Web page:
October 6, 2017 by
The online world presents us with instantaneous answers to almost any question we’re able to imagine, learning opportunities beyond what we could have dreamed of a generation before, socialization enhancement, and much more. Among the most enjoyable web developments for those of us in the senior care industry has been brain training applications – the computerized brain games and puzzles that promote enhanced cognitive functioning and overall brain health. But how well do they actually succeed?
AARP has recently been studying these brain games, sharing results in a recent report, Engage Your Brain. Even though further research is needed to better comprehend the long-term benefit of brain-stimulating exercises, what we can say for certain is that neuron connections can be reinforced through learning, bringing about the brain’s ability to transform structure, function, and chemistry, a concept known as brain plasticity. This capability stays in place while the mind ages.
In one study, the Advanced Cognitive Training for Independent and Vital Elderly (ACTIVE), seniors’ cognitive functioning as well as memory revealed a fantastic improvement of close to 63% when utilizing online cognitive training programs. Additionally, elders who took part in the research exhibited a 48% less chance of causing car accidents, and could more efficiently manage such day-to-day responsibilities as money management, taking prescriptions, and more.
Dr. Michael Merzenich, co-founder of Posit Science (creators of the Brain HQ program), has managed a number of scientific trials to better identify the impact of specific online brain strengthening applications, specifically, whether cognitive decline can be minimized or slowed. Final results suggested a marked improvement in memory, with participants’ memory recall the same as those ten years their junior. In contrast, activities like crossword puzzles did not demonstrate a direct effect on cognitive decline, with the elderly who routinely engage in crossword puzzles still trailing young people in their degree of functioning. Even so, when compared to other seniors who didn’t work on crossword puzzles, functioning does appear a little enhanced. Dr. Merzenich clarifies it as, “Crossword puzzles might improve your cognitive function, but it’s equally likely that having good cognitive function encourages you to do crossword puzzles.” Dr. Merzenich discusses his studies in more depth in this TED Talk.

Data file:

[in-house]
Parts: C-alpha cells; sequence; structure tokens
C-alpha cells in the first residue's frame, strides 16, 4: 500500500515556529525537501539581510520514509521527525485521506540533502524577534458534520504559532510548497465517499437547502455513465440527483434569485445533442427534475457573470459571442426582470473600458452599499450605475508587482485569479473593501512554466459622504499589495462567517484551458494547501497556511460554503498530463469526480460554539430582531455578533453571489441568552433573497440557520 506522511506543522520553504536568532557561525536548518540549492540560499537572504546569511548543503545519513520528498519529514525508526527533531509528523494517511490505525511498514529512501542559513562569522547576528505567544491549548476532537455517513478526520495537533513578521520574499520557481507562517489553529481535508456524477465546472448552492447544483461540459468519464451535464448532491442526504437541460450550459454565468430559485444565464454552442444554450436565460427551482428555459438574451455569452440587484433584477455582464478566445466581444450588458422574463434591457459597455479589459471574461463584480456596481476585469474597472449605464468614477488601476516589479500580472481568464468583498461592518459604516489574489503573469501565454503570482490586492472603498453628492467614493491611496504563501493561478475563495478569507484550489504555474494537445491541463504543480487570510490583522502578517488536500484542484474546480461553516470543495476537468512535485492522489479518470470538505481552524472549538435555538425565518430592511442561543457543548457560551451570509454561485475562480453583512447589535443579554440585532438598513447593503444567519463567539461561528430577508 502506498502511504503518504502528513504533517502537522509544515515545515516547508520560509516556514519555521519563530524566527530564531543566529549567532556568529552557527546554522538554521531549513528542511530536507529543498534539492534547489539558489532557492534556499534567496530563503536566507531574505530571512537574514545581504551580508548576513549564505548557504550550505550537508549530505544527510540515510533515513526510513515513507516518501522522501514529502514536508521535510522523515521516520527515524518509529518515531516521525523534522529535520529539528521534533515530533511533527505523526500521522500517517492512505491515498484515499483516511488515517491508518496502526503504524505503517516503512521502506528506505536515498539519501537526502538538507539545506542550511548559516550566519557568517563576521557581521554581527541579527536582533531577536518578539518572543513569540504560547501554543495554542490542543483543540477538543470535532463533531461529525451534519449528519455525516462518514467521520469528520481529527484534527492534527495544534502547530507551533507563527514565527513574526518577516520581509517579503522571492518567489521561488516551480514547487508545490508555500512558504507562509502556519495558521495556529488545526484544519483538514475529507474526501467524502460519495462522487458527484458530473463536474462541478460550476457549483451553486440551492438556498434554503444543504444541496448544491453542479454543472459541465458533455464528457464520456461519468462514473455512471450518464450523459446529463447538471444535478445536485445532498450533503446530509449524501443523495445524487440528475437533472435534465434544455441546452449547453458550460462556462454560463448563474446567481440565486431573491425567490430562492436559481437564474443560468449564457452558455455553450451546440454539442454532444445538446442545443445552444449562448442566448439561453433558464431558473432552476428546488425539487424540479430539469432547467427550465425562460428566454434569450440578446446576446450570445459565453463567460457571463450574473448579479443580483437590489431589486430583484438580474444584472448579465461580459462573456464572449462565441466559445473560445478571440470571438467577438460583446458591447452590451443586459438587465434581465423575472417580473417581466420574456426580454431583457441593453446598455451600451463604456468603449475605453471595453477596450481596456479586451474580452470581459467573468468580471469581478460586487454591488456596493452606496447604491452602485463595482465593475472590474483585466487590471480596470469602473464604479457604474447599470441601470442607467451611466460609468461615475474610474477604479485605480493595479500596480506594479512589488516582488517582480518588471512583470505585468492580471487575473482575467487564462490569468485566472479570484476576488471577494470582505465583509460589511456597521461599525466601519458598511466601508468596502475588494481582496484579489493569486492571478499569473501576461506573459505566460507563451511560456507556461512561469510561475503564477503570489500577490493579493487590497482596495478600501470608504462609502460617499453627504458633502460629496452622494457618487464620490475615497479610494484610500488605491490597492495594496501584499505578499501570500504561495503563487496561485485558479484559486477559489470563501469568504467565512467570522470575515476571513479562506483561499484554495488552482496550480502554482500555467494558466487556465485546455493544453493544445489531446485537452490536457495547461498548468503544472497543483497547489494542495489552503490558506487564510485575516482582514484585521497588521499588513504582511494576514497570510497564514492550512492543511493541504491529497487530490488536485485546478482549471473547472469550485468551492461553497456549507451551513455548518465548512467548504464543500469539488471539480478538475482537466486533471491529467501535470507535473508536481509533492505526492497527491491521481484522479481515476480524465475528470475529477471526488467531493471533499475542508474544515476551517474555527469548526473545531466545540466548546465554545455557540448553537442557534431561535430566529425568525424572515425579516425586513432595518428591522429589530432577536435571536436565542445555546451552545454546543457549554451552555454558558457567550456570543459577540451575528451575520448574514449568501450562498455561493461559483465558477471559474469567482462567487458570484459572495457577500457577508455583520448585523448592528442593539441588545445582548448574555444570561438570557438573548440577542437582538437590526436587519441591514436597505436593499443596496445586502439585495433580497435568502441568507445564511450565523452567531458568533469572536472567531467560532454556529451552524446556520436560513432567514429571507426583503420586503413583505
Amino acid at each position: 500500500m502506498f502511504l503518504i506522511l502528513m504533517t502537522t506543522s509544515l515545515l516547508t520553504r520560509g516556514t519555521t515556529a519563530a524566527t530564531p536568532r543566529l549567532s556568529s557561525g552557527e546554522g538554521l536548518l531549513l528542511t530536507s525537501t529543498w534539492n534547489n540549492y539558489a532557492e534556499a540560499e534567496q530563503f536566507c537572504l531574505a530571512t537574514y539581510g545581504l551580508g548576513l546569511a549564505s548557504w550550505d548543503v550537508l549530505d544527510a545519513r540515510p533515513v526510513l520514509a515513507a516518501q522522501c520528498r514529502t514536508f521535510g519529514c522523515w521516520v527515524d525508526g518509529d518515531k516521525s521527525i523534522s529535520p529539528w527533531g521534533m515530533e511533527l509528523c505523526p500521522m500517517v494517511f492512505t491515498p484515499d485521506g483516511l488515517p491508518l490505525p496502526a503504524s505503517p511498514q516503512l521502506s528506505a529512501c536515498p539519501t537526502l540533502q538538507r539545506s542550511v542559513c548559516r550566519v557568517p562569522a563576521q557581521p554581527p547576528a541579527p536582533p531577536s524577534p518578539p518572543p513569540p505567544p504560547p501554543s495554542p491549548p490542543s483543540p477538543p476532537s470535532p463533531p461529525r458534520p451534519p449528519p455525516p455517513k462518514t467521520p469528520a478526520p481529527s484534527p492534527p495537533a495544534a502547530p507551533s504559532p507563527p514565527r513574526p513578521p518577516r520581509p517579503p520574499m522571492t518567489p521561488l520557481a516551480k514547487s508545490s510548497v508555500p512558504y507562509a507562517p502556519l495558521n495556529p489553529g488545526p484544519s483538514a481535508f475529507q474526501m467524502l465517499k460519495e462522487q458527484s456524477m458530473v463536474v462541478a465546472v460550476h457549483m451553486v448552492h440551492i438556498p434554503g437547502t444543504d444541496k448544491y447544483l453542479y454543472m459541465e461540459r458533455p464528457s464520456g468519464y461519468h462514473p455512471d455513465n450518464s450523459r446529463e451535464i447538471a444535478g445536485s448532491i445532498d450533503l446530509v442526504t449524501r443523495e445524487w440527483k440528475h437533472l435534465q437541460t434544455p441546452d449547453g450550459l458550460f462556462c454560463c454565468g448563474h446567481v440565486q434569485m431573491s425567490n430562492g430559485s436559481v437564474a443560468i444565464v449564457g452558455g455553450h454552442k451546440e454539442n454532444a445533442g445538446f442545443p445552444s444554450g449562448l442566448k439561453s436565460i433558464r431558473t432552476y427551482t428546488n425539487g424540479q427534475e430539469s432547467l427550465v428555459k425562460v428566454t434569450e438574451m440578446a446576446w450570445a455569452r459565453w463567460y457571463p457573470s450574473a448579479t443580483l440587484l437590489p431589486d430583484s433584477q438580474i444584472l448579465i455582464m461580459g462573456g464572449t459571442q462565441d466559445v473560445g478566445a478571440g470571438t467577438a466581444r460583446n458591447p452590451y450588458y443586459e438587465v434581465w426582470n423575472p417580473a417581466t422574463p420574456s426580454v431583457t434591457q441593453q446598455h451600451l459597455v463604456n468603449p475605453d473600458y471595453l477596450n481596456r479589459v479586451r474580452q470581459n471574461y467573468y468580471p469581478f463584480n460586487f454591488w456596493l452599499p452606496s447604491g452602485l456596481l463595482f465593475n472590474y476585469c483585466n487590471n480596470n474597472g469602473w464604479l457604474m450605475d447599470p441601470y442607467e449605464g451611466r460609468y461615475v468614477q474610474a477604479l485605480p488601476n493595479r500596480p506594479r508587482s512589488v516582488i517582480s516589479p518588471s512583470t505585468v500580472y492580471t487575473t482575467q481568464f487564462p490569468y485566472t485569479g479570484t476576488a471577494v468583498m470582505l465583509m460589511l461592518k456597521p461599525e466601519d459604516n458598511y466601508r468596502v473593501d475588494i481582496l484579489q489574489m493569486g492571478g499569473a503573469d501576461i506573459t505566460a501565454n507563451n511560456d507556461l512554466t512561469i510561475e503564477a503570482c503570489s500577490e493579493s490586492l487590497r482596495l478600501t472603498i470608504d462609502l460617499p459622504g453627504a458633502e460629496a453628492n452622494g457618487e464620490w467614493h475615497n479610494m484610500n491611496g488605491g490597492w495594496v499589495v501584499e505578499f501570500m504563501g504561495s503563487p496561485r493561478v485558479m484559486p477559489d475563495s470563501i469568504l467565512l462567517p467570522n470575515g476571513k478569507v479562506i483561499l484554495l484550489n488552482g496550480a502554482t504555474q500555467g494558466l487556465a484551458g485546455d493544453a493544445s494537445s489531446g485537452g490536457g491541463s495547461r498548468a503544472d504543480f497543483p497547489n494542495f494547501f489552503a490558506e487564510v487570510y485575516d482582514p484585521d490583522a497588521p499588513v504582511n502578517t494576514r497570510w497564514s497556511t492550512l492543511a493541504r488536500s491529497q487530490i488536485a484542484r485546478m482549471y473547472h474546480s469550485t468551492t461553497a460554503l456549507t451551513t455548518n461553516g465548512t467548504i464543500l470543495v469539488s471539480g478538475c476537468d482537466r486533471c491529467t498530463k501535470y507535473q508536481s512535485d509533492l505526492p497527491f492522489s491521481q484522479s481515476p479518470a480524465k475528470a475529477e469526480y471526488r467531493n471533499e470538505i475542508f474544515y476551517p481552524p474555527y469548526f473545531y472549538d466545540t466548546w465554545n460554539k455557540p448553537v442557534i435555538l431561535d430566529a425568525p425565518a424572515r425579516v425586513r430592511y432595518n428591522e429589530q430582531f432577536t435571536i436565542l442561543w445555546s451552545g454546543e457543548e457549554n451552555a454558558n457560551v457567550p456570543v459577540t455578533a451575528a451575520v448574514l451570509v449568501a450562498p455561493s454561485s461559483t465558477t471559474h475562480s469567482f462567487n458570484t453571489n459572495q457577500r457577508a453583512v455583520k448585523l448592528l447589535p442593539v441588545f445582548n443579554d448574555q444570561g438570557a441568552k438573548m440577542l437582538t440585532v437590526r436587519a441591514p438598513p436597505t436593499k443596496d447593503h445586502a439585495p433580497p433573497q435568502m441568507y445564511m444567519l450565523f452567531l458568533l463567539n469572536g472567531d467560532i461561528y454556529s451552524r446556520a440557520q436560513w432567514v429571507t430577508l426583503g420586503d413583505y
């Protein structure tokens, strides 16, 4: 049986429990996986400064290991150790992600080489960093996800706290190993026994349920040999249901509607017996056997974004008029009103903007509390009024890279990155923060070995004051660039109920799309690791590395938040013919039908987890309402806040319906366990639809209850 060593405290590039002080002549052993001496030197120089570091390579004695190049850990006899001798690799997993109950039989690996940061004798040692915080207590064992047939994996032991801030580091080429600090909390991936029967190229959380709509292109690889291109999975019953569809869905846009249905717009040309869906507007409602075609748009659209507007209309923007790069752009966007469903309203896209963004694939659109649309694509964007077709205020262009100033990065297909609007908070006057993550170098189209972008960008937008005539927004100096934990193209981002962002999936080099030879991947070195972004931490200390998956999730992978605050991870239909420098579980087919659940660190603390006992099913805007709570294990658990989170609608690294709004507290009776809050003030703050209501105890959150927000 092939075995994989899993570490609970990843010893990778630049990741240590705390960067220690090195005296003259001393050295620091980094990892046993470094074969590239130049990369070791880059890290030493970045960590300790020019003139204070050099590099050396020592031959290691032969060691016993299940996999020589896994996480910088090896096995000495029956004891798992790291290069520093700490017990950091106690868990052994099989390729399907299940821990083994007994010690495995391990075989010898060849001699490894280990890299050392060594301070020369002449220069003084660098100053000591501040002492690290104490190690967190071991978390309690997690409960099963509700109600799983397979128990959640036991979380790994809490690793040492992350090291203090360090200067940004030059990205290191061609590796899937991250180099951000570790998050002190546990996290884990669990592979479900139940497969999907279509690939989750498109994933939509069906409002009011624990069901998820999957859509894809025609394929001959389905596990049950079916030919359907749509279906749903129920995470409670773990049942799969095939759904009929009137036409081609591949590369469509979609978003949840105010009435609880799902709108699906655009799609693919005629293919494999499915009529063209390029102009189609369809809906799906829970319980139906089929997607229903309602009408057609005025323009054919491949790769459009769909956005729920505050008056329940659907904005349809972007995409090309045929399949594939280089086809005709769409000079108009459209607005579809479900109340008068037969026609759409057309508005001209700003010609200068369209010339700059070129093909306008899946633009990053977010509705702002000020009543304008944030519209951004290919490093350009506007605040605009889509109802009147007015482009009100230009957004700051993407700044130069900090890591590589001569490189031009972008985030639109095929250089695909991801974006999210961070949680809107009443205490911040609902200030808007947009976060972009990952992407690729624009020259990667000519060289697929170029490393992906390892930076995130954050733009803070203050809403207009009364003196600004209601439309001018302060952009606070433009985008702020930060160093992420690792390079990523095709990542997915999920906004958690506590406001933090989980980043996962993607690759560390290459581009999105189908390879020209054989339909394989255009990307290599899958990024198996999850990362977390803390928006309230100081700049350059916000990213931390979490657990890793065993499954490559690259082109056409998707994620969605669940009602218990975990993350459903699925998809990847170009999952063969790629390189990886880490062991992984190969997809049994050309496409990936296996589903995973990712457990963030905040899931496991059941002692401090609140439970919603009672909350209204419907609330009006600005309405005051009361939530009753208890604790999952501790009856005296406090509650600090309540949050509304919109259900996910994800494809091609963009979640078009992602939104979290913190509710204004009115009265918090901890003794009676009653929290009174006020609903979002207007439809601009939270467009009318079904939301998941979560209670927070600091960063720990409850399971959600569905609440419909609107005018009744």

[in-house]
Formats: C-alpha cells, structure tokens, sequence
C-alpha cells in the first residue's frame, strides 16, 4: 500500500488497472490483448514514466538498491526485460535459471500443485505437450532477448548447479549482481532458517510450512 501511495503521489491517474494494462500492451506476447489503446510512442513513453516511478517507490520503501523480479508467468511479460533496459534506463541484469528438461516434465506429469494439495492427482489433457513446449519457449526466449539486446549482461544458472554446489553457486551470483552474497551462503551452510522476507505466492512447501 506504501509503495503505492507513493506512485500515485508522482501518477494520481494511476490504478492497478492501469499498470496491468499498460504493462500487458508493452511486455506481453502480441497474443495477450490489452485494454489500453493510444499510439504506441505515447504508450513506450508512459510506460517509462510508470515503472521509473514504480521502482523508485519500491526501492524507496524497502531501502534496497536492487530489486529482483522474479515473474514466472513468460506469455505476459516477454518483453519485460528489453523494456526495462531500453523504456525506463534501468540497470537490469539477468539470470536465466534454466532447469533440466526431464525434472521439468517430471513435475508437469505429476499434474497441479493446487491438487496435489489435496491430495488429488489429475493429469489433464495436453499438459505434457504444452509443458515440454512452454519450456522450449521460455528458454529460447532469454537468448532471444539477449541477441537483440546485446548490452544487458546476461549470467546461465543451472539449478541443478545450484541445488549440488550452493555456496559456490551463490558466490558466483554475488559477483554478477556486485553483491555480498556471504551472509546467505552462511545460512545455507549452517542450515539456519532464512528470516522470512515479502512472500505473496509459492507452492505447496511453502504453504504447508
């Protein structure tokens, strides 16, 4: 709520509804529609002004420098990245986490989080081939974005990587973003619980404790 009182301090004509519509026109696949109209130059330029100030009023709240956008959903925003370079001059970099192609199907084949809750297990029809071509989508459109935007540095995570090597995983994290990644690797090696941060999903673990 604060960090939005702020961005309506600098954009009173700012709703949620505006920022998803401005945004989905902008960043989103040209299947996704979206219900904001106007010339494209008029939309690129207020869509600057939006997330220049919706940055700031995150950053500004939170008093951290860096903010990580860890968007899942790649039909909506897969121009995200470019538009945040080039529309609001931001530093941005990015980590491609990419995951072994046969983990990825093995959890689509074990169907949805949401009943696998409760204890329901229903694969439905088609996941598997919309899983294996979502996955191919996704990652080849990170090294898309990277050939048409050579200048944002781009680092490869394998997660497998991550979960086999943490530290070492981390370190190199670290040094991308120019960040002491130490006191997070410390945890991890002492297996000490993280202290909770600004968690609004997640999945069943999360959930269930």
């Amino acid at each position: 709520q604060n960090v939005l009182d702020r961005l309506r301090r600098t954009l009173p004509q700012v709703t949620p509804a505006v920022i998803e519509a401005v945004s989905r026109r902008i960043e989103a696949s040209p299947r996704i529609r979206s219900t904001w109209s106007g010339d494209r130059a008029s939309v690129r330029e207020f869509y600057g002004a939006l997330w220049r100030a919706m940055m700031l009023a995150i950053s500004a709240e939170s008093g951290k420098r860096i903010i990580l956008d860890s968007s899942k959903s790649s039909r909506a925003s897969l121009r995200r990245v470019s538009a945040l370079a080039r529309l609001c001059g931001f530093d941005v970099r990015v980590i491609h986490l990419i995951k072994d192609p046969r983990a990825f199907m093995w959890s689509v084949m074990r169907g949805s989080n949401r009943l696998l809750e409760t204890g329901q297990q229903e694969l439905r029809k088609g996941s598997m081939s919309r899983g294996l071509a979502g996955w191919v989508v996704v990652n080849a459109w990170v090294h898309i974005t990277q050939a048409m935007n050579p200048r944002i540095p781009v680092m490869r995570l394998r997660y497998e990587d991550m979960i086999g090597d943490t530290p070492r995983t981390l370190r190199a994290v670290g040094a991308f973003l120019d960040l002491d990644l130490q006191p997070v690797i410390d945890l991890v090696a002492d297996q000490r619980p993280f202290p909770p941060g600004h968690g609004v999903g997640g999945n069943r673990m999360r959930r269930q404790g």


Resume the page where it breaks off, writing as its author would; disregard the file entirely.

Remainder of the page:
It is important for individuals to adequately investigate Internet-based programs that guarantee to boost a senior’s memory or cognitive functioning level, since there have been some companies recently who’ve been shown to falsely advertise such promises.
At Home Independent Living, the leader in Marietta home health care, provides opportunities for seniors to maximize cognitive functioning and improve brain health through mentally stimulating games, reminiscing, socialization and much more. Contact us for in-home suggestions for your client or senior loved one!